Architect: HAT Projects
One of a remarkable family of four houses in the village of Yoxford, Suffolk, this property was recently completed to the designs of the celebrated young architecture practice HAT Projects.
Accommodation is arranged over two floors and includes three bedrooms on the first floor. The master bedrooms has en suite shower room and there is also a family bathroom. On the ground floor is a WC and an open plan kitchen / living / dining room with full height glazed doors leading onto the garden.
There is a private lawned garden at the rear of the house and a dedicated off street parking space on Hopton Yard.
All of the four houses have oak and limestone flooring with underfloor heating supplied by an individual air source heat pump. Other features include energy efficient woodburning stoves with Clearburn technology, honed natural granite worktops in the kitchens and Bosch appliances. Throughout the houses there are also numerous details designed by HAT Projects, such as bespoke bannisters and window seats.
Externally the houses are designed with simple, elegant forms and materials that echo the area’s historic architecture. The rooves and flank walls are clad in beautiful tiles hand made from natural alluvial clay by William Blyth, one of the country’s oldest roof tile manufacturers who still employ traditional methods. White painted weatherboarding bookends the buildings. Internal guttering allows for purity of shape that give Hopton Yard a strong sense of place.
Hopton Yard is so called as it stands on the site of a lost hamlet by the name of Hopton (or Opton) that was documented in the Domesday Book. Dwellings have not occupied the site for centuries until this latest development by Nest, a small locally-based, design-led firm.
The sites on the edge of Yoxford, a charming, historic and well situated village just a few miles inland from Dunwich on Suffolk’s Heritage Coast, sitting between Southwold and Aldeburgh. The village benefits from two pubs, a restaurant, a post office, a primary school and several well-regarded antique shops.
The area has an abundance of great pubs (such as The Crown Inn at Westleton), good restaurants (such as The Darsham Nursuries Café) and wonderful local food suppliers (such as Emmett’s Deli and Creasey’s butchers in the next village of Peasenhall). More extensive facilities are available in the nearby towns of Saxmundham (Waitrose & Tescos) and Framlingham (recently included in The Times’ list of the‘10 Best Places in The UK To Live For Families’).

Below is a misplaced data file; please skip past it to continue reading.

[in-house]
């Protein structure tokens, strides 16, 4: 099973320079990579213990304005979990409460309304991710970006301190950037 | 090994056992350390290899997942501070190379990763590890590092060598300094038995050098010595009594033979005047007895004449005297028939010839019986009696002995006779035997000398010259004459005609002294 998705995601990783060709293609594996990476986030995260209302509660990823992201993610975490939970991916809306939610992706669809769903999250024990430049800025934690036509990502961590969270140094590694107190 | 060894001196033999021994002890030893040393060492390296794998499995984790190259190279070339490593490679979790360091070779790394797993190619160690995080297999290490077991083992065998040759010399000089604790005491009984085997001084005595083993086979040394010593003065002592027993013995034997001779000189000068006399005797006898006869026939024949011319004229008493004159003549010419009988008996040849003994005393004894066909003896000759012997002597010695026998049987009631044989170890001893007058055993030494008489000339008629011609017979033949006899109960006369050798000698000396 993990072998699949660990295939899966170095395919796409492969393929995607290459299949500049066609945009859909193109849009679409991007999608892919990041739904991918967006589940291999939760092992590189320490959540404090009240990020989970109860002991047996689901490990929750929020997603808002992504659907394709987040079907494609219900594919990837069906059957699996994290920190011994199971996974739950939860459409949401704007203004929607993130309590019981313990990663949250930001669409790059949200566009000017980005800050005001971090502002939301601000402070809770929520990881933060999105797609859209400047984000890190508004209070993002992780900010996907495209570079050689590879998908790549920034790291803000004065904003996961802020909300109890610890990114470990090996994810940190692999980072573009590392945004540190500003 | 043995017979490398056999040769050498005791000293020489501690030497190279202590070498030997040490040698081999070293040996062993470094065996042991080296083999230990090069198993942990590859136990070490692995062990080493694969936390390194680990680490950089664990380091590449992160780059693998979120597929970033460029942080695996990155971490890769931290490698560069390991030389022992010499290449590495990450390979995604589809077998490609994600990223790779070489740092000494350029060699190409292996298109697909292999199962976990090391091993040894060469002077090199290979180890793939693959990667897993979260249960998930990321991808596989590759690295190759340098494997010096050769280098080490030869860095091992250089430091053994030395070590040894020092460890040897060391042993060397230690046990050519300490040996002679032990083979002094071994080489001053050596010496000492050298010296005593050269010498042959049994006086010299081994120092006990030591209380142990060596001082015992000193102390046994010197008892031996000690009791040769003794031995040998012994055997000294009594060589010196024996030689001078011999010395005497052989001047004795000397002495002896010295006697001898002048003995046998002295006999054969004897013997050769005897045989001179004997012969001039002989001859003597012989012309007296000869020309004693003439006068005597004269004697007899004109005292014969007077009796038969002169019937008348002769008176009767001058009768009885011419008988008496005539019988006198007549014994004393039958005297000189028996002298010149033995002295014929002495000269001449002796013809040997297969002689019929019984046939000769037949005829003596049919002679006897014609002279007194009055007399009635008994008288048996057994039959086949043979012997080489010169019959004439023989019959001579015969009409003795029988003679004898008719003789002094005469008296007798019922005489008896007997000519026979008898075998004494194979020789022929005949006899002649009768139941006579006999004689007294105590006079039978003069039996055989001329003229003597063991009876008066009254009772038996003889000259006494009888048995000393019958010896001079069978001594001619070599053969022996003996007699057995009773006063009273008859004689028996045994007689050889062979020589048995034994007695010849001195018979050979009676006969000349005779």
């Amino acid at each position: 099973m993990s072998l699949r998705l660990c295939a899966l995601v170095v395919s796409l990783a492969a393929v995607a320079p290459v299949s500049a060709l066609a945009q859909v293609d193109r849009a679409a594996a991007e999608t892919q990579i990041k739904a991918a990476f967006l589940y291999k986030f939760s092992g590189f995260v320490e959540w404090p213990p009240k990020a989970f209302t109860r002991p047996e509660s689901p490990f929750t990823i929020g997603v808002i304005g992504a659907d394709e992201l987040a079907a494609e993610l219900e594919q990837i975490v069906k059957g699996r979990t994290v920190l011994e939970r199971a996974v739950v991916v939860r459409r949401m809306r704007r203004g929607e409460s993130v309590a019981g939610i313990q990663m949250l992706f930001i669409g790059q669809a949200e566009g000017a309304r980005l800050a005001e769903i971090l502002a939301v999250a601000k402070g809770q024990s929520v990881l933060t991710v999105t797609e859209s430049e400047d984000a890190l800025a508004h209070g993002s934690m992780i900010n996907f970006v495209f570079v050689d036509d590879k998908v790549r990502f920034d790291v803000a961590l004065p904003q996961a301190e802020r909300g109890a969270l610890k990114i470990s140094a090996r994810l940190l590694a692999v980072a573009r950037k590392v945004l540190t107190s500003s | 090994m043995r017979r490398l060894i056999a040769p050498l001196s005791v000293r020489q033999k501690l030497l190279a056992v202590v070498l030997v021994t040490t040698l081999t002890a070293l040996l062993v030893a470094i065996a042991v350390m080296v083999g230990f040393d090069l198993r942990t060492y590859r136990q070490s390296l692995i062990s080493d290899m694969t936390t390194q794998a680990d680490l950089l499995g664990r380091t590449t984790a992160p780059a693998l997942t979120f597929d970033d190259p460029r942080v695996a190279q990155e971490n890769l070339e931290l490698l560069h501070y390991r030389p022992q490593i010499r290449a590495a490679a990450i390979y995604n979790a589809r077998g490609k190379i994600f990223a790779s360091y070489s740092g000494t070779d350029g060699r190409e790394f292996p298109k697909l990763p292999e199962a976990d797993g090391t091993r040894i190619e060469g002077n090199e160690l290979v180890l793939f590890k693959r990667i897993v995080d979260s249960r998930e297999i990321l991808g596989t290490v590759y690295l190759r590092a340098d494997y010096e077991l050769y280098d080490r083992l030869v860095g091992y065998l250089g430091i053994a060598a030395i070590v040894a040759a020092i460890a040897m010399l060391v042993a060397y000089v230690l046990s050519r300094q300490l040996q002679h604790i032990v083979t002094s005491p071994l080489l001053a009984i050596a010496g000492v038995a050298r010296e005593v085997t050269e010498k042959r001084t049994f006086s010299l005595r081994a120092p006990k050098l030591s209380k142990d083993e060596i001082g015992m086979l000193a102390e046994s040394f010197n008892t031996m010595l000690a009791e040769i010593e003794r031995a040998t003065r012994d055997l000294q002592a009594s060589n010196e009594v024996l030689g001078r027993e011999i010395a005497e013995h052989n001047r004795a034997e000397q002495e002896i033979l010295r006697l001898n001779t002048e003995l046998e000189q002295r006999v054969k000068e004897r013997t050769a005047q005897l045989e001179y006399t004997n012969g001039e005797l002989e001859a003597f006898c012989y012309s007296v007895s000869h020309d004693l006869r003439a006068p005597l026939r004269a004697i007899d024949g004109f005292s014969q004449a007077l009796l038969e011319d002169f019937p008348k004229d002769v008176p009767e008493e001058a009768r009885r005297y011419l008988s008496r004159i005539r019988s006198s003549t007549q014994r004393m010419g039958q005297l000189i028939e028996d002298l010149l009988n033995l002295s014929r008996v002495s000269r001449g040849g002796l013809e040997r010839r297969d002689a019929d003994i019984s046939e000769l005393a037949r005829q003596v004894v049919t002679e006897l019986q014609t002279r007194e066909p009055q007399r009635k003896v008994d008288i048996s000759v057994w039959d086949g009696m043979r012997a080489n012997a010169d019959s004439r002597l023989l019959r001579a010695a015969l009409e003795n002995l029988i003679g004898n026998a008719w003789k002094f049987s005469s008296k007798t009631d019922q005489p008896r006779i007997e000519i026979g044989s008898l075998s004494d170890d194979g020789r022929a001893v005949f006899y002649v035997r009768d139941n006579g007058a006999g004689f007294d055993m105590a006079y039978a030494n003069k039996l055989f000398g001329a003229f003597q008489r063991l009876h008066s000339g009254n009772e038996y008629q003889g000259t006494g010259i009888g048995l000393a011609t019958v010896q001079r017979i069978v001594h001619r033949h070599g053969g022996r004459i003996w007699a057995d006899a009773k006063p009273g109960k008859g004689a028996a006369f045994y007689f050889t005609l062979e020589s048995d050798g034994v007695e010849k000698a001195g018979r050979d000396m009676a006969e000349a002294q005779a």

The railway station at Darsham is a three minute drive where trains into Ipswich link up with the Intercity London connection.
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Please note that all areas, measurements and distances given in these particulars are approximate and rounded. The text, photographs and floor plans are for general guidance only. The Modern House has not tested any services, appliances or specific fittings — prospective purchasers are advised to inspect the property themselves. All fixtures, fittings and furniture not specifically itemised within these particulars are deemed removable by the vendor.
HAT Projects are one the UK’s most celebrated young architecture practices. Founded in 2007 by Tom Grieve and Hana Loftus, the pair studied at the University of Cambridge before working at places including Haworth Tompkins, Tony Fretton and the renowned Rural Studio in Alabama.
Perhaps best known for their design of the Jerwood Gallery in Hastings (pictured left), they have also recently completed a project for the V&A and are about to embark on a major commission for the Science Museum. They have won, or been shortlisted, for numerous Emerging Architect awards worldwide.
Hopton Yard is their first large residential project. Below is description of the project by Loftus and Grieve:
“In approaching this project, our design ambition has been to create characterful dwellings that reflect the distinctive nature of east Suffolk but that showcase our own approach and response to contemporary demands, from lifestyle trends to energy to parking.
We have created a family of houses where the site layout and the form of the dwellings responds to the site’s topography and setting. The houses form a close where layers of privacy are created by native planting enclosing sheltered south-facing gardens. This intimacy contrasts with the expansive north-facing views out from the houses over the water-meadows of the river Yox. The house forms are simple, recalling vernacular typologies, while their material palette combines traditional East Anglian textures of tile and painted timber boarding, with a refined contemporary approach to detail. Internally house layouts are varied, from more traditional formats to an ‘upside-down’ house with a dramatic, almost loft-like first floor living space, and intimate ground floor bedrooms.”